pthread function from a class


Let's say I have a class such as

class c { 
    // ...
    void *print(void *){ cout << "Hello"; }

And then I have a vector of c

vector<c> classes; pthread_t t1;

Now, I want to create a thread on c.print();

And the following is giving me the problem below: pthread_create(&t1, NULL, &c[0].print, NULL);

Error Ouput: cannot convert ‘void* (tree_item::)(void)’ to ‘void* ()(void)’ for argument ‘3’ to ‘int pthread_create(pthread_t*, const pthread_attr_t*, void* ()(void), void*)’

9/27/2015 6:58:33 PM

Accepted Answer

You can't do it the way you've written it because C++ class member functions have a hidden this parameter passed in. pthread_create() has no idea what value of this to use, so if you try to get around the compiler by casting the method to a function pointer of the appropriate type, you'll get a segmetnation fault. You have to use a static class method (which has no this parameter), or a plain ordinary function to bootstrap the class:

class C
    void *hello(void)
        std::cout << "Hello, world!" << std::endl;
        return 0;

    static void *hello_helper(void *context)
        return ((C *)context)->hello();
C c;
pthread_t t;
pthread_create(&t, NULL, &C::hello_helper, &c);
7/20/2009 3:52:39 AM

My favorite way to handle a thread is to encapsulate it inside a C++ object. Here's an example:

class MyThreadClass
   MyThreadClass() {/* empty */}
   virtual ~MyThreadClass() {/* empty */}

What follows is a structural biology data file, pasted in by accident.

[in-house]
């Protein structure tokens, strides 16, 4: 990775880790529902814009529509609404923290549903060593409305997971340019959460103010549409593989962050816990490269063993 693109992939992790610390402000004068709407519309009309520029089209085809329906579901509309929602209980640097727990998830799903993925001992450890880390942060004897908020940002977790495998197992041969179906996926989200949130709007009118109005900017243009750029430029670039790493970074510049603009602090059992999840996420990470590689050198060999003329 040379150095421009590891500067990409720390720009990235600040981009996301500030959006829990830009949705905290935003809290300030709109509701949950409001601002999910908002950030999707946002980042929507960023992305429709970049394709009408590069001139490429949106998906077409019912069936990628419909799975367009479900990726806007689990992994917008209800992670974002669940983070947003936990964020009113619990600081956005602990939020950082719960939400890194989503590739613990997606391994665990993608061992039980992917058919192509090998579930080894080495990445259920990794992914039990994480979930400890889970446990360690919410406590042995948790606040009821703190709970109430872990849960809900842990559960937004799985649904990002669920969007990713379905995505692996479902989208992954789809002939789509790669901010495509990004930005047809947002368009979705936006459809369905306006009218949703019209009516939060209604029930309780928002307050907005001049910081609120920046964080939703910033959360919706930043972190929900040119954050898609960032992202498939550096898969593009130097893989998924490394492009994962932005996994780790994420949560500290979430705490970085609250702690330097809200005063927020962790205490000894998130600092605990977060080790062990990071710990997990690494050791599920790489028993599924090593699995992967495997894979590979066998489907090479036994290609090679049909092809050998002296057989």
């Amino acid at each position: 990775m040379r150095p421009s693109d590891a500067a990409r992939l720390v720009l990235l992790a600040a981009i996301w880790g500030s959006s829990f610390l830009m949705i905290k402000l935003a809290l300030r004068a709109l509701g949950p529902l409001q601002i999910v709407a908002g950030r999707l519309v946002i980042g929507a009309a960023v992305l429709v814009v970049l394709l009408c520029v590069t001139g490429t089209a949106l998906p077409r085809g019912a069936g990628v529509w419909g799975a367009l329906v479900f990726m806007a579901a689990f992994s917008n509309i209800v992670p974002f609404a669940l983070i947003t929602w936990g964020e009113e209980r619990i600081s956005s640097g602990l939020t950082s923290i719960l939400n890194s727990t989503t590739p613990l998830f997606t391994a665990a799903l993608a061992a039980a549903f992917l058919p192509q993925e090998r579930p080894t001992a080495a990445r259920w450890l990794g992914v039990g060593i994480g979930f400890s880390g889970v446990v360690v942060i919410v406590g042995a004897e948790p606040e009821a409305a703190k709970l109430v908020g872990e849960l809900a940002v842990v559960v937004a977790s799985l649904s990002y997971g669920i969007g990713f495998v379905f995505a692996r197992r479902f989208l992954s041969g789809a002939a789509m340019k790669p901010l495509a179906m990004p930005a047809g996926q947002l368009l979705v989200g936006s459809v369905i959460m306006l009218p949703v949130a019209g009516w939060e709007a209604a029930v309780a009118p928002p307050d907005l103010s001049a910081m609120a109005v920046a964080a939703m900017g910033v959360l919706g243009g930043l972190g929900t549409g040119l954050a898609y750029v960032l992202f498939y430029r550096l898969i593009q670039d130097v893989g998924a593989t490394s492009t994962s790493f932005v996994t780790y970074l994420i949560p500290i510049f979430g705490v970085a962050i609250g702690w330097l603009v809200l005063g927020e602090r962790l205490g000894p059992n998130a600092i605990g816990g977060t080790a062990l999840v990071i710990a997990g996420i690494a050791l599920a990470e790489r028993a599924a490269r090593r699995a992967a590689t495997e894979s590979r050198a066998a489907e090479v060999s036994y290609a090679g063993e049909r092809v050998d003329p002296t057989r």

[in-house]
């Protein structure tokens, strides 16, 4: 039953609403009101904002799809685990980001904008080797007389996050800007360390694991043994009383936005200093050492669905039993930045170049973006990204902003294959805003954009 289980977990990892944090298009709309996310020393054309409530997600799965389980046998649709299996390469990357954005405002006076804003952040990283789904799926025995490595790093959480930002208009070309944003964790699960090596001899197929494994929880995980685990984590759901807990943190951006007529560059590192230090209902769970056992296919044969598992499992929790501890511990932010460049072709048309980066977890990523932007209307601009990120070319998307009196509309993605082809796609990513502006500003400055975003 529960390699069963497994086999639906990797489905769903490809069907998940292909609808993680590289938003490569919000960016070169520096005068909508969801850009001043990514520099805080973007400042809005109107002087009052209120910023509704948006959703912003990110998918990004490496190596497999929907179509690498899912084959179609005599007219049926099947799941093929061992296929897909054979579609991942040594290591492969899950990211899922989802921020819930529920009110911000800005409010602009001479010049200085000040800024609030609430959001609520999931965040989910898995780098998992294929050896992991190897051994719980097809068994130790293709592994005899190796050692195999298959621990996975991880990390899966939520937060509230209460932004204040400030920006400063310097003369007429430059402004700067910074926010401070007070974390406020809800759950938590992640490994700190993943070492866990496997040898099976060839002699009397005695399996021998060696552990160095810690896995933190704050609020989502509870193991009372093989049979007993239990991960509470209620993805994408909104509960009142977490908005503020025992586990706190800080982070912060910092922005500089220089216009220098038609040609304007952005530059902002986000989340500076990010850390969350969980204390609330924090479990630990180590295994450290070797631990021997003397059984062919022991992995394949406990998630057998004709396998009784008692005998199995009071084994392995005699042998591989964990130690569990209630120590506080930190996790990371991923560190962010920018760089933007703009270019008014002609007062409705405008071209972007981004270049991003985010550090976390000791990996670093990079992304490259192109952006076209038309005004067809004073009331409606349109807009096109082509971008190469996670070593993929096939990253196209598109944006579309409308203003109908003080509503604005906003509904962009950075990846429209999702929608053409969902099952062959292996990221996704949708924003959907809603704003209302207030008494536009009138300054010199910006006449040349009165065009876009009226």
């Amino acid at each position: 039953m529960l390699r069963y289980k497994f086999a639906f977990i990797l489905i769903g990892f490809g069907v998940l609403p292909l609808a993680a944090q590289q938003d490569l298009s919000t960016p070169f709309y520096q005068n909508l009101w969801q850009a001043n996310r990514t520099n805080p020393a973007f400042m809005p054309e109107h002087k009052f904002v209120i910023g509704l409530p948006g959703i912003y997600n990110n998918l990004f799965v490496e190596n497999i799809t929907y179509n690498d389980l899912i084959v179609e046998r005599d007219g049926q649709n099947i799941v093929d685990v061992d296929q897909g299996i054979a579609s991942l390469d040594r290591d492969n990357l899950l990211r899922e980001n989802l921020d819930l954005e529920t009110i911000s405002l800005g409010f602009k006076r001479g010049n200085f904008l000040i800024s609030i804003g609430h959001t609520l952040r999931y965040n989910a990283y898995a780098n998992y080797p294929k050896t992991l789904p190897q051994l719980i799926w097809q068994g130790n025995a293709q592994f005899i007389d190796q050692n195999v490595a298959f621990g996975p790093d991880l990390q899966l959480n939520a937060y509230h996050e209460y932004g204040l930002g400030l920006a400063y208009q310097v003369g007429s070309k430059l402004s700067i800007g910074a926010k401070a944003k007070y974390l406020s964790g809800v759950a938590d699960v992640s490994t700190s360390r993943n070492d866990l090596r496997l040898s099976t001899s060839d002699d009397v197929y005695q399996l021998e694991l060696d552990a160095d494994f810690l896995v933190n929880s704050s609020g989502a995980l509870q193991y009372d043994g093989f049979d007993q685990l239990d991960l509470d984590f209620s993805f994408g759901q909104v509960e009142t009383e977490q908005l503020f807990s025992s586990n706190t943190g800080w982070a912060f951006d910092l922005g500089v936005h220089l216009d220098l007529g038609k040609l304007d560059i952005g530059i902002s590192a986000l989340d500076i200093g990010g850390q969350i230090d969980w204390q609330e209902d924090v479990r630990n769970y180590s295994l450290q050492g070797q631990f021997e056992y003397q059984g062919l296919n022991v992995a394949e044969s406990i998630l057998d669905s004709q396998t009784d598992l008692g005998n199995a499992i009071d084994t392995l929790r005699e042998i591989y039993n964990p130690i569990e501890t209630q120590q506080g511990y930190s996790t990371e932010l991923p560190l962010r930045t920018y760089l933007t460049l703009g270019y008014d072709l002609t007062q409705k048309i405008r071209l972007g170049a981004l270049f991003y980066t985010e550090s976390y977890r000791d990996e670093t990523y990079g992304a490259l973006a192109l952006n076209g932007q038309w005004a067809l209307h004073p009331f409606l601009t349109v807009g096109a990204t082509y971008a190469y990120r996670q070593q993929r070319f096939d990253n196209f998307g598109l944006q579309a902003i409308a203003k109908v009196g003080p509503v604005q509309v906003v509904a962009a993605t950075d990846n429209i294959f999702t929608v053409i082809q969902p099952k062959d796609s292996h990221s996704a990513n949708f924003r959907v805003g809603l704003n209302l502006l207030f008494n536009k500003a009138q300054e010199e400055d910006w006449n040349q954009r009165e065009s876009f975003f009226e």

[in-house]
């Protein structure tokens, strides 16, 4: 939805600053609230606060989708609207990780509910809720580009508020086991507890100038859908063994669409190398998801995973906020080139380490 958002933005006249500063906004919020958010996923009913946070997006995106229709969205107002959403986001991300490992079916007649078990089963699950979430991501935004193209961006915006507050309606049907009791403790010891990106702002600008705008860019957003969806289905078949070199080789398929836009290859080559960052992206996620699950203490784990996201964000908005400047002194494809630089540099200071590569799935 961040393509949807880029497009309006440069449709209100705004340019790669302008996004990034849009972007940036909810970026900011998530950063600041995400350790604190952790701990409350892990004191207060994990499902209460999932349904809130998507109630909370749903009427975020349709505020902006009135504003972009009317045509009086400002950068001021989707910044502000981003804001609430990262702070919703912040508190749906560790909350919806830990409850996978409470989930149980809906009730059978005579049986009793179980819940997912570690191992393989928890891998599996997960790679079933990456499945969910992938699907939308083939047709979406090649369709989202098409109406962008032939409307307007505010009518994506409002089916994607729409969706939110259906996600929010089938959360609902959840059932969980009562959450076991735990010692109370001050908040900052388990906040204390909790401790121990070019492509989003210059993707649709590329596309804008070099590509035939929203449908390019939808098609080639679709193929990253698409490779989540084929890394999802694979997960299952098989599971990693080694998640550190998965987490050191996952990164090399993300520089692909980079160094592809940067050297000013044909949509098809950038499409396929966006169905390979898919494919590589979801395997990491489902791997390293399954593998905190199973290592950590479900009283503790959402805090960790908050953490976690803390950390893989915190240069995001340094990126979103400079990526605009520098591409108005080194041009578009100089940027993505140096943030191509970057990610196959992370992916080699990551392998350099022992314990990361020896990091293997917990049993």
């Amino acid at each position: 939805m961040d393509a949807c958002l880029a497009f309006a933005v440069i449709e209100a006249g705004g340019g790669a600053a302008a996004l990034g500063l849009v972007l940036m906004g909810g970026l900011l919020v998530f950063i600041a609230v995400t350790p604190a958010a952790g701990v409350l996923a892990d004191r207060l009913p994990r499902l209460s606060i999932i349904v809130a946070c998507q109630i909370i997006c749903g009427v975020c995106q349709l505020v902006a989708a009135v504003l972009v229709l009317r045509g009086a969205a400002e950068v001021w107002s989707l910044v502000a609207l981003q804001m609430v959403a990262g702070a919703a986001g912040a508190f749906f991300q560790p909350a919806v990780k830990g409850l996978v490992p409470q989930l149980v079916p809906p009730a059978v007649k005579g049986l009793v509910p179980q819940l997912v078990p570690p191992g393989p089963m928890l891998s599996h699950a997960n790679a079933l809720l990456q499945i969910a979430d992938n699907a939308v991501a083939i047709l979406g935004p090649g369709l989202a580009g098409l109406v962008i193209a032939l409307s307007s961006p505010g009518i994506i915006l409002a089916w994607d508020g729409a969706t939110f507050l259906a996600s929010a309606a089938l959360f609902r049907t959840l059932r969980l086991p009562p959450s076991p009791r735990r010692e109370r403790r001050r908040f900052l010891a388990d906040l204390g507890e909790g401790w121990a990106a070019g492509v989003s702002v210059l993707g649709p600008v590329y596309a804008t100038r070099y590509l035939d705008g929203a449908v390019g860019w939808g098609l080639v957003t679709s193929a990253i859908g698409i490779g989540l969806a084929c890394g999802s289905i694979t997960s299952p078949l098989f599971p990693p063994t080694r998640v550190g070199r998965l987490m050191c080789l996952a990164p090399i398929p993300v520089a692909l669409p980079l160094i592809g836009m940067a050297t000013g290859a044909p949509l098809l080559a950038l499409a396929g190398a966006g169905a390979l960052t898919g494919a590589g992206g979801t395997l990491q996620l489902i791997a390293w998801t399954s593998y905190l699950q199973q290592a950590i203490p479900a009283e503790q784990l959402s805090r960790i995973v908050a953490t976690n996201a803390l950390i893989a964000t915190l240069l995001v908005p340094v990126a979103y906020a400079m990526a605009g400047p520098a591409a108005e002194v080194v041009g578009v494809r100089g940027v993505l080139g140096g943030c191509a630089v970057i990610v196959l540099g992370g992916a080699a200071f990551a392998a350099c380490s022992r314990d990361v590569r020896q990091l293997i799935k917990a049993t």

/** Returns true if the thread was successfully started, false if there was an error starting the thread */
   bool StartInternalThread()
      return (pthread_create(&_thread, NULL, InternalThreadEntryFunc, this) == 0);

   /** Will not return until the internal thread has exited. */
   void WaitForInternalThreadToExit()
      (void) pthread_join(_thread, NULL);

   /** Implement this method in your subclass with the code you want your thread to run. */
   virtual void InternalThreadEntry() = 0;

   static void * InternalThreadEntryFunc(void * This) {((MyThreadClass *)This)->InternalThreadEntry(); return NULL;}

   pthread_t _thread;

To use it, you would just create a subclass of MyThreadClass with the InternalThreadEntry() method implemented to contain your thread's event loop. You'd need to call WaitForInternalThreadToExit() on the thread object before deleting the thread object, of course (and have some mechanism to make sure the thread actually exits, otherwise WaitForInternalThreadToExit() would never return)

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